The other thing about rehearsals is that one tends not to give brass a hard time for flubbing high, exposed passages. Brass instruments are like those crazy dragons from Avatar or whatever; it’s some kind of spiritual connexion that has to be achieved between the lips and the metal and sometimes you just aren’t going to get that at 10 AM on a Tuesday morning. So I happily ignored some brass peccadilloes. Strings: a rhythmic passage (let’s say it’s about as hard as the Stravinsky Symphony in Three Movements in terms of counting) was a disaster. A little stroll down the stands revealed that only the concertmaster had slashed his bars (as in, showing the sub-beats to make reading the passage simpler), which, of course, was the problem. It would be as if New York City only put street signs every ten blocks; unless you know the city by heart, you’re going to need to remind yourself which is 8th and which is 9th. Anyway, that was kind of maddening, and the whole experience was pretty disillusioning and heartbreaking and awful; my reaction to a bad rehearsal is never “I hate those musicians” but it’s “I must be such an awful composer, and an awful person, that I can’t get these people to commit to this music.” At the end of it, though, came the amazing thing. Somebody from the music office said she wanted to talk to me. Oh, I thought, maybe they’re going to apologize for that not-great showing. Not so much. Apparently one of the musicians in the orchestra had made something akin to a formal complaint that I had recorded the rehearsal! Evidently, he thought that he had heard a noise coming from my iPhone that sounded as if I had been playing back what they had just played? Ooooooooooooooooooooh girrrrrrrrrrrllllllllll. It was at that time that I lost my mind. There are so many things wrong with that. I had to check myself, because what I wanted to say was, “Yes, I recorded it, because what I love to do in the evenings is draw a lukewarm bath, slit my wrists, and listen to adults sight-read my music worse than children through my phone’s speaker.”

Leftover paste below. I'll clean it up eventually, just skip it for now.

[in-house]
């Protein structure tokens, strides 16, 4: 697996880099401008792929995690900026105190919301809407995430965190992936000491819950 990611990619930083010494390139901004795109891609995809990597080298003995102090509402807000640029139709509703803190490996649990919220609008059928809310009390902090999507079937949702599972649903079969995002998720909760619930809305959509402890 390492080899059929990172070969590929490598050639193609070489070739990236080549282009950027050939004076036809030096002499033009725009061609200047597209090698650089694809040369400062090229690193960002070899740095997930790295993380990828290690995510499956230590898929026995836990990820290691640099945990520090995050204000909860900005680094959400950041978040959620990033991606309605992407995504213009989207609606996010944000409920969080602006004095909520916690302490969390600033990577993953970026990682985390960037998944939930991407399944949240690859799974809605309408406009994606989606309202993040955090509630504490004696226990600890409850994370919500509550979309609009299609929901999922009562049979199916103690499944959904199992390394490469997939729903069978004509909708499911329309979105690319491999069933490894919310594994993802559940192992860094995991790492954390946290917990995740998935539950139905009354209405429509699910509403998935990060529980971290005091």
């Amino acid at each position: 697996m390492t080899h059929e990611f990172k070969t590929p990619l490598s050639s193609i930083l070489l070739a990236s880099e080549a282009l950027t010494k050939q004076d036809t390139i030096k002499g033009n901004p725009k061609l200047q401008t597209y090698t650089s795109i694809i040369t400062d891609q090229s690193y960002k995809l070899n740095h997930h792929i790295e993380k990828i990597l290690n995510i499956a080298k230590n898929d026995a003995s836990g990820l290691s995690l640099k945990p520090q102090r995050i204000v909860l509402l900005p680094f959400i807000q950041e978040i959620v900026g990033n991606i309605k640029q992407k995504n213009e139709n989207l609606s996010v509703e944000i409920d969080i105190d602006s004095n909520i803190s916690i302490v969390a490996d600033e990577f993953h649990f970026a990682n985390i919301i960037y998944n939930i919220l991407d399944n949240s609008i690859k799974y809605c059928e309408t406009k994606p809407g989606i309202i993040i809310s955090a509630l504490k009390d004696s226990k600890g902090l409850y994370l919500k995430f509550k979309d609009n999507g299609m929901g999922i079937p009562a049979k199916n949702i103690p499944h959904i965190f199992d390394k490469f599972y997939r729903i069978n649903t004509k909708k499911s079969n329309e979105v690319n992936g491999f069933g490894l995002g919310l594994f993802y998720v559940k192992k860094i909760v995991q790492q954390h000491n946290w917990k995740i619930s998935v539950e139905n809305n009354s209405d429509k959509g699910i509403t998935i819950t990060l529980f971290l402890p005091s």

I should also add that this organization — whom I love! – has the opposite of sent me a recording (which I know exists because I have Beheld It) of the multiple performances they’ve done of my work. In fact, the woman I attempted to (politely) hound about it, and whom my publishers also (politely) hounded, ignored our emails, until such a time as it was revealed that she had left the organization, presumably to avoid the task of slipping the CD into the mail? I mean: I get it. Shit is bureaucratic, who knows about the rights issues and nobody wants to run afoul of a musicians’ committee. But in this case I would have accepted the secret handshake, because I want to do better next time.